A demo of transactions made using the BHIM UPI started in Singapore on November 13, making it the first time that the platform has been used for making payments internationally, according to a PTI report. The project is expected to launch by February 2020. It is jointly developed by National Payments Corporation of India (NPCI) and Network for Electronic Transfers (NETS) of Singapore.
Once the project is implemented, anyone with a BHIM UPI will be able to make transactions at a NETS terminals by scanning the Singapore Quick Response Code (SGQR), and the demo would be live till November 15, the report said. At this moment, we don’t know if other UPI apps, such as Google Pay and PhonePe would also function in Singapore. We have reached out to NPCI, Google and PhonePe for clarification.
Prime Minister Narendra Modi had launched the BHIM app in Singapore last year along with RuPay and a UPI enabled remittance app by State Bank of India. Following the launch, RuPay users could make make payments at all NETS acceptance points across Singapore.
Srikanth L., from Cashless Consumer, a consumer collective focussed on digital payments, told MediaNama that the move isn’t truly international. “This isn’t purely international. Meaning they can’t onboard customers internationally. Only merchants,” he said. He also said that for now, regular forex cards might make more sense for Indian tourists in Singapore, but if with time, and if the cost of making cross border transactions via UPI comes down, it might eventually replace forex cards altogether.
Srikanth said that for transaction costs to come down, NPCI will have to aggregate all the UPI settlements, rather than they be done at individual banks. According to him, it is only then that the cost of transaction on UPIs can come down. Also, for BHIM to function across Singapore, its QR specifications will have to be updated, or terminals in the country will have to display QR codes as per BHIM standards, Srikanth said.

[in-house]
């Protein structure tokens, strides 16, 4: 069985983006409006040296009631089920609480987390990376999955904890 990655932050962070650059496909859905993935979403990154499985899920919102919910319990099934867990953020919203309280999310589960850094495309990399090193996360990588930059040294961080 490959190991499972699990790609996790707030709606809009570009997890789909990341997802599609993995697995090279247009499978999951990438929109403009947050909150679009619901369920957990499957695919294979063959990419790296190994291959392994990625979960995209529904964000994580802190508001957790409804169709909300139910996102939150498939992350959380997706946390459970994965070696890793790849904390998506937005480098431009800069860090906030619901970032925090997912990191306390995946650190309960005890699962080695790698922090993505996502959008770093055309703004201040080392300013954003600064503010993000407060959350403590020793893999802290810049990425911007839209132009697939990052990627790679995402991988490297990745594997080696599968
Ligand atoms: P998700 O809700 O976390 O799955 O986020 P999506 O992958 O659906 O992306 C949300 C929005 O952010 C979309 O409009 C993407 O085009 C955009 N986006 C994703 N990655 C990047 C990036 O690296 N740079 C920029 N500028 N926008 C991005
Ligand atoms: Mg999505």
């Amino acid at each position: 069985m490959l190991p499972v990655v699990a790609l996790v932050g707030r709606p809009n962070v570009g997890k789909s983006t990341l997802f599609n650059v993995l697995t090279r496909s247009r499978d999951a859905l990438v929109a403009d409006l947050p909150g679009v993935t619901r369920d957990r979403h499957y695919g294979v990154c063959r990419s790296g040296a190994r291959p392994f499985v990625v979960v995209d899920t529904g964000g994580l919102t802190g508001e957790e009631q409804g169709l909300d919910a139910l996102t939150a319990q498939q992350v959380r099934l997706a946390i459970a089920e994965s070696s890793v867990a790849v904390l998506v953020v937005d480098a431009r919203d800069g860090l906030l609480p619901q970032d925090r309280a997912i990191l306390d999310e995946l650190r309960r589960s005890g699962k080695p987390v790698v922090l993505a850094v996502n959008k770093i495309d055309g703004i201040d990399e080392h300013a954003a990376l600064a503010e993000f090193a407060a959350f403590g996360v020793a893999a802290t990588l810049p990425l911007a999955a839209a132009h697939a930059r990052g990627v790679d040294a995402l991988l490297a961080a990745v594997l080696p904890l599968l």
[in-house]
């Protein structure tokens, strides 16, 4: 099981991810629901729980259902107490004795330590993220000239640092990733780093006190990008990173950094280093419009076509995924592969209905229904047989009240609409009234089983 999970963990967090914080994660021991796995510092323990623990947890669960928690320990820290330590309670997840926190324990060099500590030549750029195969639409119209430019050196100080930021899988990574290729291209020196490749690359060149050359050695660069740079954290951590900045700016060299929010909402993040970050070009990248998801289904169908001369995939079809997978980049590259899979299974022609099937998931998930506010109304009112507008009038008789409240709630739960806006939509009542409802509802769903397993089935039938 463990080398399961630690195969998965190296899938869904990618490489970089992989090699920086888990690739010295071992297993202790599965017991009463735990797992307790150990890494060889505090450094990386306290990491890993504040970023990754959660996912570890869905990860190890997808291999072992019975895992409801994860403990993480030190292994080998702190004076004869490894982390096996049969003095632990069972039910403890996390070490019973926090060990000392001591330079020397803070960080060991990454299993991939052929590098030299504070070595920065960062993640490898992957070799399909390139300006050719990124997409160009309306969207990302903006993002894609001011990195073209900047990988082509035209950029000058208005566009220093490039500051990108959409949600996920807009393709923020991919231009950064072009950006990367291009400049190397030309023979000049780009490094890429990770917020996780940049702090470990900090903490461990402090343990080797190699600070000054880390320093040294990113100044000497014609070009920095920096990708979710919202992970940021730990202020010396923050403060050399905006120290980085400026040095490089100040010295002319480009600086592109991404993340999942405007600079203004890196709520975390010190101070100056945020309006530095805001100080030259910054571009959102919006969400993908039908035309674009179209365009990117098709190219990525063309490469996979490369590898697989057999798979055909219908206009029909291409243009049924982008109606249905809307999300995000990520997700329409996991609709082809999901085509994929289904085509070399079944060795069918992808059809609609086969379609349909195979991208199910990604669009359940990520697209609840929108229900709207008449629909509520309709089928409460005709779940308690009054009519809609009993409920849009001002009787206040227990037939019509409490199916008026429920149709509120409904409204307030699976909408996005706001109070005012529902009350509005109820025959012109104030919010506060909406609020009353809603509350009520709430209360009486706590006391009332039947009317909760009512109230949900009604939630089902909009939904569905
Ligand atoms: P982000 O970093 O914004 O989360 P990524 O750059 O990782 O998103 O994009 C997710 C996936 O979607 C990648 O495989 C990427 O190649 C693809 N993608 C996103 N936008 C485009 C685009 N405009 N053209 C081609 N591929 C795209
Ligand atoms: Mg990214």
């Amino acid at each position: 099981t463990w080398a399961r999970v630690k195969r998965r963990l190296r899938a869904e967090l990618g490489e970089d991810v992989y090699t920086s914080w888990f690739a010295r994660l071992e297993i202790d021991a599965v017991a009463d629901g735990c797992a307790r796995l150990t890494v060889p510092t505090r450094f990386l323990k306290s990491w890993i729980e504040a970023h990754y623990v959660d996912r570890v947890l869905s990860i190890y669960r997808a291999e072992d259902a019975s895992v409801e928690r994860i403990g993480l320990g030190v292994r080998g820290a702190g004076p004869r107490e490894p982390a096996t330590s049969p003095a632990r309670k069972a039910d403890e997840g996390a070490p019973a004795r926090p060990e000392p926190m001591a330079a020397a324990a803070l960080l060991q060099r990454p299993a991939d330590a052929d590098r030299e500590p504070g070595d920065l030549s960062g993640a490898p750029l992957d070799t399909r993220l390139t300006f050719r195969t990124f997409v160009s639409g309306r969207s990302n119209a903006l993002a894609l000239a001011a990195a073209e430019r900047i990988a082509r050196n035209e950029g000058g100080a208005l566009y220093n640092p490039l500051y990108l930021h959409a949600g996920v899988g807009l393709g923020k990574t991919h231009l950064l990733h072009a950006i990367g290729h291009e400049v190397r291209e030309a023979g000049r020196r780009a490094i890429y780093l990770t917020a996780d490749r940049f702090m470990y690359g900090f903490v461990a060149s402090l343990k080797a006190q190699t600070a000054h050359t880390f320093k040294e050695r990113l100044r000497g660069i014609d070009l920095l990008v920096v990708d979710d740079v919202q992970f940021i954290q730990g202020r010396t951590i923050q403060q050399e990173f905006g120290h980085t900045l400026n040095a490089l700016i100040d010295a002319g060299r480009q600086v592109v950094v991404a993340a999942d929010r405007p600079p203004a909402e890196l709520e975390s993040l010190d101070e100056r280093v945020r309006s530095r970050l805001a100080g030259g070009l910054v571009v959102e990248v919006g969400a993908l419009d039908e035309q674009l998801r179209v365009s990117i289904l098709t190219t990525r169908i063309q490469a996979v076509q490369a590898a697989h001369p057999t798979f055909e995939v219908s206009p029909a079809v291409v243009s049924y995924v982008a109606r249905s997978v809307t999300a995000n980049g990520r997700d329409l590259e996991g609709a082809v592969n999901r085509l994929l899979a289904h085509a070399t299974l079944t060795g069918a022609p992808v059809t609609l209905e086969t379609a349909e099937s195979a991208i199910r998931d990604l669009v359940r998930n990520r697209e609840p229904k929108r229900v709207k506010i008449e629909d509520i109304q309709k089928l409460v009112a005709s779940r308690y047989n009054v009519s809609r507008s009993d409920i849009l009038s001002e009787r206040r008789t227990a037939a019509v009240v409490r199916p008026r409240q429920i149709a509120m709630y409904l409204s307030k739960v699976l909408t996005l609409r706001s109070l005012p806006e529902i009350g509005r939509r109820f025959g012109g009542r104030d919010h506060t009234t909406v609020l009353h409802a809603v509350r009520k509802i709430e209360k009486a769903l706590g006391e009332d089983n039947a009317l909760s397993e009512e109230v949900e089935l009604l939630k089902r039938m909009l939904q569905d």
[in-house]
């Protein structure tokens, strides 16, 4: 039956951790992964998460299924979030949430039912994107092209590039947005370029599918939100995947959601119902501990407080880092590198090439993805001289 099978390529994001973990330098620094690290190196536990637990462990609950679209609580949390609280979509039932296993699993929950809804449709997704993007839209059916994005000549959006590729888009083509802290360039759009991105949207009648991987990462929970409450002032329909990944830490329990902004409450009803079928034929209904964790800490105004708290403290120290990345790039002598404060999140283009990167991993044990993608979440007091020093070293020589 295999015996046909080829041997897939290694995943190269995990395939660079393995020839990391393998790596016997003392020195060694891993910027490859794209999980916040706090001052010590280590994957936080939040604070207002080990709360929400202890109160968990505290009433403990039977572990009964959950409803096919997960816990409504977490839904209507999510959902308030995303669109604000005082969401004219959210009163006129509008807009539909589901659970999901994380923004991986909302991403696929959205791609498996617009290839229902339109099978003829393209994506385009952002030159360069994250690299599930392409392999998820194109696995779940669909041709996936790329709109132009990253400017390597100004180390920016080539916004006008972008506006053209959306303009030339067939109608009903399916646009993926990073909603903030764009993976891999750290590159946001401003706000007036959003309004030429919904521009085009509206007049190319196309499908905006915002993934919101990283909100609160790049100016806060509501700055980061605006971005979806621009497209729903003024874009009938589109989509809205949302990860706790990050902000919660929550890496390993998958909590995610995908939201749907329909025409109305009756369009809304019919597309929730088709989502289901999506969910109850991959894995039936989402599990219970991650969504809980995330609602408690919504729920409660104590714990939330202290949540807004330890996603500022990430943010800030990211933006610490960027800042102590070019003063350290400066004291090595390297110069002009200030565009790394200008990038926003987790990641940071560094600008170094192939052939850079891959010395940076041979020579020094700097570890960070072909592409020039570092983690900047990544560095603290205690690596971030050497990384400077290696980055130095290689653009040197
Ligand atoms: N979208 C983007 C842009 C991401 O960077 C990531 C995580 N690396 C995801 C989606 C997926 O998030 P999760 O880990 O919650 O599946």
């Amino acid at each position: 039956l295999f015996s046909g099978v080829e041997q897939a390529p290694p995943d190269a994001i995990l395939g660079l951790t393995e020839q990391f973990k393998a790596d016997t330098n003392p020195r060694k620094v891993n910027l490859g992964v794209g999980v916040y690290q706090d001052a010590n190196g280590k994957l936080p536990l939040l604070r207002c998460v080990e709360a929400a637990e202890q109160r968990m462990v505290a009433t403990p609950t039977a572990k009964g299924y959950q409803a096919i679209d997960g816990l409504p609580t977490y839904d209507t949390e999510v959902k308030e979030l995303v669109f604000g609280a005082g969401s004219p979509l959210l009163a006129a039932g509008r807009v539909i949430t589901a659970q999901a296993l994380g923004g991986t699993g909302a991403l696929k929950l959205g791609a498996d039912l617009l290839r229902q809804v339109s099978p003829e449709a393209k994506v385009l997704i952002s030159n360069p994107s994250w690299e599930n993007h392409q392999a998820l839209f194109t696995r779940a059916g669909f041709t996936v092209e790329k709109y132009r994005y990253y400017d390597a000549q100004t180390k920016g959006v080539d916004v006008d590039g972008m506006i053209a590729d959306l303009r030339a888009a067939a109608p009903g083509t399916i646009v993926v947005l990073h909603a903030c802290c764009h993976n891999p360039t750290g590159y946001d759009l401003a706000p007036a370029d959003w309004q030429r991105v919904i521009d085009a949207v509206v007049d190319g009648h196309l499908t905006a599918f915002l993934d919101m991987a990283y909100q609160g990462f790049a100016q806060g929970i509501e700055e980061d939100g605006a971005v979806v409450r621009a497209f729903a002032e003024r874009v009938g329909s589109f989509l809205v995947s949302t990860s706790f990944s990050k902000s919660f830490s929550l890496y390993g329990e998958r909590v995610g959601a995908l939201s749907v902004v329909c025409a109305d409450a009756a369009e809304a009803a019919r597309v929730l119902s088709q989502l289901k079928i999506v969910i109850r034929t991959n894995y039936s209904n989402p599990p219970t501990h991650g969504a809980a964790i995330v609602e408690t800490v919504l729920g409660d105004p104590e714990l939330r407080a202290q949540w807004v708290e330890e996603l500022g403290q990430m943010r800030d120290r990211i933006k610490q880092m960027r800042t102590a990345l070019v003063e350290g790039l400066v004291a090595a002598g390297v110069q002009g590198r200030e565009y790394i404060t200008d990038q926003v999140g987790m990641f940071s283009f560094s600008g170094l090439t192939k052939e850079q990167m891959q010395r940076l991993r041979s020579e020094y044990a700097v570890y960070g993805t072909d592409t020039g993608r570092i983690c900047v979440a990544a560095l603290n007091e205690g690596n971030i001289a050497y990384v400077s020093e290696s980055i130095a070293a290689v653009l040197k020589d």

In October, technocrat Nandan Nilekani had said that “cross border payments can be made easier with current systems using conventional approaches without creating a new synthetic currency”. Srikanth said that this could be a pilot for enabling what Nilekani had said, hinting at the creation of bilateral digital payment corridors.
China’s Alipay has a similar arrangement in the United States, where Chinese tourists visiting the US can use Alipay for transactions at Blackhawk’s network of retail partners.
- How does this fit into RBI’s data localisation mandate? How will payments data that NETS’ terminals would collect be localised?
- Has the RBI given its approval for this particular network?
- How will chargebacks work for cross-border payments done via UPI?
- Who will be responsible for making the settlements in cross-border payments – NPCI, NETS, or the bank with which the user has created the UPI ID?
We have reached out to RBI for clarification.